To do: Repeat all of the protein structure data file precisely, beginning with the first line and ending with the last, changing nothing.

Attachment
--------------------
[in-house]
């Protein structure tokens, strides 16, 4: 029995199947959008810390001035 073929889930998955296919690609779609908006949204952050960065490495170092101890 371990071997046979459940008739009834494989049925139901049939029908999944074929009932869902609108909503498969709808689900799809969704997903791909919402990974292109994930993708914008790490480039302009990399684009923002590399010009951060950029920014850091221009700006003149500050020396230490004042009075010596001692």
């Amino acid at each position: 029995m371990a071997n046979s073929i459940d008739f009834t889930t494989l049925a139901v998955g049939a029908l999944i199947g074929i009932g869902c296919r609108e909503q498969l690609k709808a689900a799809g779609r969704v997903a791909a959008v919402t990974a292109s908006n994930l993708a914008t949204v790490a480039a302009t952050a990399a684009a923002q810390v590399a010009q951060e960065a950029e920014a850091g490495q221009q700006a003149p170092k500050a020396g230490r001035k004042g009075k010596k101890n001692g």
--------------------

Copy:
[in-house]
């Protein structure tokens, strides 16, 4: 029995199947959008810390001035 073929889930998955296919690609779609908006949204952050960065490495170092101890 371990071997046979459940008739009834494989049925139901049939029908999944074929009932869902609108909503498969709808689900799809969704997903791909919402990974292109994930993708914008790490480039302009990399684009923002590399010009951060950029920014850091221009700006003149500050020396230490004042009075010596001692």
């Amino acid at each position: 029995m371990a071997n046979s073929i459940d008739f009834t889930t494989l049925a139901v998955g049939a029908l999944i199947g074929i009932g869902c296919r609108e909503q498969l690609k709808a689900a799809g779609r969704v997903a791909a959008v919402t990974a292109s908006n994930l993708a914008t949204v790490a480039a302009t952050a990399a684009a923002q810390v590399a010009q951060e960065a950029e920014a850091g490495q221009q700006a003149p170092k500050a020396g230490r001035k004042g009075k010596k101890n001692g």